Apologies for my silence yesterday. I was in Paris and could not find time to update the blog. I will post a lot of material today. Let's start with some bits and pieces that you should check out today:

- Bob Camp has started posting scans of the very rare catalog Graphic Gallery 8 dedicated to concept artist Ferdinand Horvath.
- Donald Duck Finds Pirate Gold by Wade Sampson
- Sound Conundrum by Hans Perk

Monday, September 24, 2007

Great shot of Walt at Swope Park (according to the photo caption) sent by Mark Sonntag.

Do not miss today:

Wednesday, September 19, 2007

I will be in Sevilla until Friday then in Paris next Monday and Tuesday. I will try to update the blog on Monday, though.
This great photo just him through ebay thanks to Jim Korkis.

Do not miss today:

Monday, September 17, 2007

I will start updating the blog again on Wednesday.

As you know, I love concept art paintings. I just received a scan of this piece from The Fox and the Hound, via Van Eaton Galleries that I had to share with all of you.

War victime: Quite a strange role for Mickey to play. This French postcard from currently sold on ebay was issued by the German (!!) publisher Hagelberg.

Jeff Pepper has just posted the latest installment in his "freeze frame" series. The whole series makes for a fascinating read.
Check out also today this post by Don Brockway about some great Disney books reprints.

Friday, September 14, 2007

Those two caricatures of Les Clark are currently being sold on ebay. The one above is by Dick Lundy.

I once wrote an article for Tomart's Disneyana Update about the Argentine Disney licensee from the mid-40s, Editorial Tor. I own all of the hard-cover Disney books published by Tor, except for two: The Tortoise and the Hare and Snow White and the Magician. The later was sold on ebay yesterday. I lost the auction, unfortunately, but I thought some of you would enjoy seeing its cover.

Do not miss today:
- Eyvind Earle by Michael Sporn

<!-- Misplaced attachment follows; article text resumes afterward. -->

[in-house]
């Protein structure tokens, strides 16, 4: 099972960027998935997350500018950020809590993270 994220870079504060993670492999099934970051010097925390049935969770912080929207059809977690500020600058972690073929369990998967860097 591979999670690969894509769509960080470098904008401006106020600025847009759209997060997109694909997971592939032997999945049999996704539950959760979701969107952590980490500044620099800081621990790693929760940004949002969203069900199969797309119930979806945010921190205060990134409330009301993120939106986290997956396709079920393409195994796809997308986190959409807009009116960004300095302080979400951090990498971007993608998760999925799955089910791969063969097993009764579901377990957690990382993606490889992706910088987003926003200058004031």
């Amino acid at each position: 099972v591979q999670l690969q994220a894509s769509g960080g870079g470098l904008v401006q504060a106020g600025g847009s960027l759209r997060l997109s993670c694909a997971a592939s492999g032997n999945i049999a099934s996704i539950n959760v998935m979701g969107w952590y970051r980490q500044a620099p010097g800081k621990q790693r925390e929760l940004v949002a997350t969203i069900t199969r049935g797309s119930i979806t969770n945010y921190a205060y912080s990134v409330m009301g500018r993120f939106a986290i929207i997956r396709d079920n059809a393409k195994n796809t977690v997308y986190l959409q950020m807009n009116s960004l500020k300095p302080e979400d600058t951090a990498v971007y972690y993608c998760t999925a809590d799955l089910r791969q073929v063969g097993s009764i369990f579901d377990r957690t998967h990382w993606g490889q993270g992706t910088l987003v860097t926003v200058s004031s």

- Goodbye Dear Friend... by Pete Emslie

Tuesday, September 11, 2007

Imagineer and Disney Legend Ralph Kent passed away. Jim Korkis has sent me the following message concerning his career and his funeral:
[You should probably link to Lou Mongello's tribute to Ralph Kent. Lou did a terrific job summarizing Ralph's career. While Ralph's passing was not unexpected, it is still tragic and he seemed much too young to be leaving all of us.

Ralph was an incredible person. He was genuinely modest, talented beyond all imagination, funny, patient and unfortunately in his later years plagued by health problems that eventually had him in a wheel chair. At last year's NFFC convention in Orlando, he seemed frail but still full of fun and it was clearly apparent how much he and his wife loved each other.

I knew Ralph for about ten years and in fact, before he got really ill, he had talked with me about collaborating with him on a book. We would cover the Fab Five characters decade by decade. He would do the drawings and I would do the text. He was upset when he saw merchandising that had a 40s Mickey with a 50s Goofy and such. So the purpose of the book was to show how the character should be drawn step by step, what the personality was, how they interacted with the other Fab Five characters, their "key" films of that period etc. as a guide primarily for the merchandising but also for the general public. That dream will never come to pass unless I hook up with Alex Maher or Brian Blackmore who were trained by Ralph as his successors at the Disney Design Group. I hope one day Alex and Brian will share some of the many stories they heard from Ralph over the years. I had some notes from previous talks with Ralph in preparation for a longer interview that never came to pass that I will eventually put together for Walt's People once I locate them and organize them.